Laura Miller from Salon has been waxing lyrical about the ebook reading experience on the iPad. Well, more than just ebooks, drafts, blog posts as well. It looks like her printer savings could save a minor deciduous forest. I've included this snippet because Laura notes two utilities she uses to load content.
My chief complaint with the iPad is that while it's the perfect way to read a collection of assorted documents in a variety of formats -- an assemble-it-yourself magazine, in effect -- it's not easy to figure out how to get this material into the device in the first place. Someone who's reasonably comfortable fiddling with computers can manage it, but if the iPad is supposed to be an especially friendly tool for the digital non-native, it needs improvement in this department. Here is what I can recommend:
Instapaper Pro: You know those interesting longer articles you keep stumbling across on the Web but don't have time to read right away? This app allows you to collect them in one place -- in your account on their Web page, but also on your iPhone and now on your iPad. It downloads the text so that you don't have to be connected to the Internet to read. The home page even features editors' recommendations, with stories from Vanity Fair, the New Statesman, the New Yorker and other publications. There's a free version, but give them the five bucks, you cheapskate, because God knows they've earned it.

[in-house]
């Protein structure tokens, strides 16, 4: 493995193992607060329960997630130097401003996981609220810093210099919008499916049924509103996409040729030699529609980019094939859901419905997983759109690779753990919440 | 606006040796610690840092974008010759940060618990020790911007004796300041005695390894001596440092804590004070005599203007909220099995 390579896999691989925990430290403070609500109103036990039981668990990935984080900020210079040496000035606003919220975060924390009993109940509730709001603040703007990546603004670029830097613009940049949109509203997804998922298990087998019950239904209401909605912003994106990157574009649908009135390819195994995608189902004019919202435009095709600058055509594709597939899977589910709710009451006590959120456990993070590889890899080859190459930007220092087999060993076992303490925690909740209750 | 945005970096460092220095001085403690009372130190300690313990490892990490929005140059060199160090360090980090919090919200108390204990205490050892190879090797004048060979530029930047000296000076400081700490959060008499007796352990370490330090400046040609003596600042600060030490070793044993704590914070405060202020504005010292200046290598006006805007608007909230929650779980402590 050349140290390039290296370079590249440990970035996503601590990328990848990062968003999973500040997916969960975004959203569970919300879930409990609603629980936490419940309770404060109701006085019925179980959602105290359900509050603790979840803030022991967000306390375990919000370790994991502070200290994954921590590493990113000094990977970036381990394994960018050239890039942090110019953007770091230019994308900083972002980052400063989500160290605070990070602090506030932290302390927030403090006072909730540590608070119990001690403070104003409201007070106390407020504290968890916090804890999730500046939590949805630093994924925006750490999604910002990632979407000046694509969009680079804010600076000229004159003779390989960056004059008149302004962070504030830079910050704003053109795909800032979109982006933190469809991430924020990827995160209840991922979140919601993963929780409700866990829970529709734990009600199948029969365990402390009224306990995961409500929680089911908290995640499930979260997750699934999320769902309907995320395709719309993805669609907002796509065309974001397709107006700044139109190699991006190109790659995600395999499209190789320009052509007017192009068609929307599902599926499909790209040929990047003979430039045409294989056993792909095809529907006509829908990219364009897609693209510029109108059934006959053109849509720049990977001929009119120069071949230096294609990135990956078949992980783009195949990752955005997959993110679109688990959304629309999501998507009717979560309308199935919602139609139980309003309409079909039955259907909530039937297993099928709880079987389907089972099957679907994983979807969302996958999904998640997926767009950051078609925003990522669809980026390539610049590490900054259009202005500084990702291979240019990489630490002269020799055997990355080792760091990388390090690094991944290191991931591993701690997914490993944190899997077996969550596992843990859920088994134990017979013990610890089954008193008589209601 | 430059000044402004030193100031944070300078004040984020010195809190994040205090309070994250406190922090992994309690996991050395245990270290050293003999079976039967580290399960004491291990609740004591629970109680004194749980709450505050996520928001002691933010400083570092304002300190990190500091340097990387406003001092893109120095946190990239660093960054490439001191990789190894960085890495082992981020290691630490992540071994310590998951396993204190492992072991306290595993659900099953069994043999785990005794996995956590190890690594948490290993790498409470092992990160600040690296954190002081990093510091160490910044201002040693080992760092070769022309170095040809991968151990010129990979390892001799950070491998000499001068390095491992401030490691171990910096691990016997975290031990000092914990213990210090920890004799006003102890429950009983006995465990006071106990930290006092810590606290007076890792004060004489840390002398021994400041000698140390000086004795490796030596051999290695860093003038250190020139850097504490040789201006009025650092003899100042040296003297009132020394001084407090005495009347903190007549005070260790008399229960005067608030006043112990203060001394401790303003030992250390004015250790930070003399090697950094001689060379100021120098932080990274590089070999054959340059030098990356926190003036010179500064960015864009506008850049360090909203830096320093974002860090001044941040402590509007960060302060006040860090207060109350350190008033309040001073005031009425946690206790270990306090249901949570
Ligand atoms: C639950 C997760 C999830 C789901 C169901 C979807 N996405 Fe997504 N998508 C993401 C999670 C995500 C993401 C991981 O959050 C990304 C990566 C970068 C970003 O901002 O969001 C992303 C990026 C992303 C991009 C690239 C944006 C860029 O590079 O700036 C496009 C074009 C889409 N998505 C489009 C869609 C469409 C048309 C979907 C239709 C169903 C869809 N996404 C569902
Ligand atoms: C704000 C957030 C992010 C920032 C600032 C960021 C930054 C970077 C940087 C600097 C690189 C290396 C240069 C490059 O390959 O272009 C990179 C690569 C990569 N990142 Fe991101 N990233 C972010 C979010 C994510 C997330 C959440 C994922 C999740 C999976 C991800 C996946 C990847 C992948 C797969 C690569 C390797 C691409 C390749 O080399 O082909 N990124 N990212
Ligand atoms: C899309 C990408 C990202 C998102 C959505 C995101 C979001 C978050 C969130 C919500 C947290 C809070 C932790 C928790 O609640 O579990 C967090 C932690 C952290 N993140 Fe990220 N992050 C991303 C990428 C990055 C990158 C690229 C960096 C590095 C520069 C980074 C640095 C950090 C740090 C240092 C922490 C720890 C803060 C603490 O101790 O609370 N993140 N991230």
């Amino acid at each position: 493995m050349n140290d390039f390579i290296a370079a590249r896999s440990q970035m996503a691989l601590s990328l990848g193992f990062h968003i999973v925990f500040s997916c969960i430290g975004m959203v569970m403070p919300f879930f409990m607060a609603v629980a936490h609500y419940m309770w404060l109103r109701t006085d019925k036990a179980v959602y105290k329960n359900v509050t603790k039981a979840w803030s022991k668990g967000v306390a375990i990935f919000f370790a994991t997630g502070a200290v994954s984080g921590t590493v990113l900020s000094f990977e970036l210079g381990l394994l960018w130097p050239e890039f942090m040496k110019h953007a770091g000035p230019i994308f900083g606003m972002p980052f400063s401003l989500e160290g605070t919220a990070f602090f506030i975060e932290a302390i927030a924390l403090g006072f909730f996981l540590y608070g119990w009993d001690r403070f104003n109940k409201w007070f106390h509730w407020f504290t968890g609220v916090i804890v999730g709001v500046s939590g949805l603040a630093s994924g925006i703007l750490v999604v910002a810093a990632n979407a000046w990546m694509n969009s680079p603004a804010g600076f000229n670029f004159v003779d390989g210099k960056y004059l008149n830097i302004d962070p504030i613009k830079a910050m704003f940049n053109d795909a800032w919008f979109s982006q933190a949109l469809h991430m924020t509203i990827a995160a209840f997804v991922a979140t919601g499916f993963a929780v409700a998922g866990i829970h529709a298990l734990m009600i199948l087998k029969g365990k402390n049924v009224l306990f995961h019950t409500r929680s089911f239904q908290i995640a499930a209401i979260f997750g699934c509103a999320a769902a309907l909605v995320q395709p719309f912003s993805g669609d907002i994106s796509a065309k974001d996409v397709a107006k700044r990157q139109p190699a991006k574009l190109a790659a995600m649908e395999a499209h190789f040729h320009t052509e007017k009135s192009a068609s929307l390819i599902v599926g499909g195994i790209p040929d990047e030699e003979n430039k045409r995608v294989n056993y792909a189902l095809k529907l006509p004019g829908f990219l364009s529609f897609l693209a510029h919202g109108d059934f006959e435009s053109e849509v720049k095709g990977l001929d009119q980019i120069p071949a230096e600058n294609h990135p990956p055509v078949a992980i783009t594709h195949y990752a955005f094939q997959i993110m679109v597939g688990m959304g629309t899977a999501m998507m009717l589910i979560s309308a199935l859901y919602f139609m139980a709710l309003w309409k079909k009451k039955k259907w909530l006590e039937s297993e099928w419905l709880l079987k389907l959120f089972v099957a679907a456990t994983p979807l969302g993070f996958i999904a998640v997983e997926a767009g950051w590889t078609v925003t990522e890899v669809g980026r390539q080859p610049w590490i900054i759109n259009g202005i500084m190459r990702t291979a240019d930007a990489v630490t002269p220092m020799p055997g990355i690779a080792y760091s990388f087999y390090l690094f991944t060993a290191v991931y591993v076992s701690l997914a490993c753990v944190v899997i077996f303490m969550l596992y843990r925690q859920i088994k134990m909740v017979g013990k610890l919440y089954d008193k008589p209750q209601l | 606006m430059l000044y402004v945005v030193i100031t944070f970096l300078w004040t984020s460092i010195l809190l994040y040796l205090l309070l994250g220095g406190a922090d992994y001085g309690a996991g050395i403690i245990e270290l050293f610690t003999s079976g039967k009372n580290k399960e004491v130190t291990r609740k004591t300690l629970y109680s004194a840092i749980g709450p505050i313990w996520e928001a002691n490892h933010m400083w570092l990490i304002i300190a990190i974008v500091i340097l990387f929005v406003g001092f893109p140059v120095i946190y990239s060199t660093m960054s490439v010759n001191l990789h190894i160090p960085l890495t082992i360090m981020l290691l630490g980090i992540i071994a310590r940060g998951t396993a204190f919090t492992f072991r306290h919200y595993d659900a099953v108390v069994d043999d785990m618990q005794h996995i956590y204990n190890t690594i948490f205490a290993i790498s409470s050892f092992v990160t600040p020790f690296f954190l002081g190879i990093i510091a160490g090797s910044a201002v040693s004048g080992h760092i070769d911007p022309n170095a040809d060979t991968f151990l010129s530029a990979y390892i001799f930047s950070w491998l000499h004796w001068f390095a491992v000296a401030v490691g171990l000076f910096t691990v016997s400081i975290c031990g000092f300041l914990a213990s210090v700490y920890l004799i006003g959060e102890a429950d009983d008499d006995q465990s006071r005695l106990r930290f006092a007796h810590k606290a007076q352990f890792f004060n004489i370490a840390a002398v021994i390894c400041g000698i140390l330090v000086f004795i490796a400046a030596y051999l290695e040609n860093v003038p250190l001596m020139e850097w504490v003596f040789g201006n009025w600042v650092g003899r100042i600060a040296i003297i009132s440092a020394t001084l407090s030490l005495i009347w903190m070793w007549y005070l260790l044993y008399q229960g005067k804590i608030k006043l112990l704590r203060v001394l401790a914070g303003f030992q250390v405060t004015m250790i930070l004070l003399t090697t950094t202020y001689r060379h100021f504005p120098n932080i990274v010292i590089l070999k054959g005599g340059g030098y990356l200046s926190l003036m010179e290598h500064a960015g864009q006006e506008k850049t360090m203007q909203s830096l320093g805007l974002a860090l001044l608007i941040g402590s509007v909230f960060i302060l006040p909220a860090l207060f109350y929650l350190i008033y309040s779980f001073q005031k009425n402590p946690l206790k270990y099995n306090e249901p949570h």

GoodReader: If you want to read text or PDF files on your iPad, you'll need an app to load them into. This is a good one, and reasonably priced at 99 cents, but like all the rest, it has terrible support documentation, and figuring out how to use it is needlessly arduous. There are a couple of ways to load documents, including a pretty arcane method for doing it wirelessly. I prefer this much simpler option:
For article and instructions go to The iPad is for readers - Laura Miller - Salon.com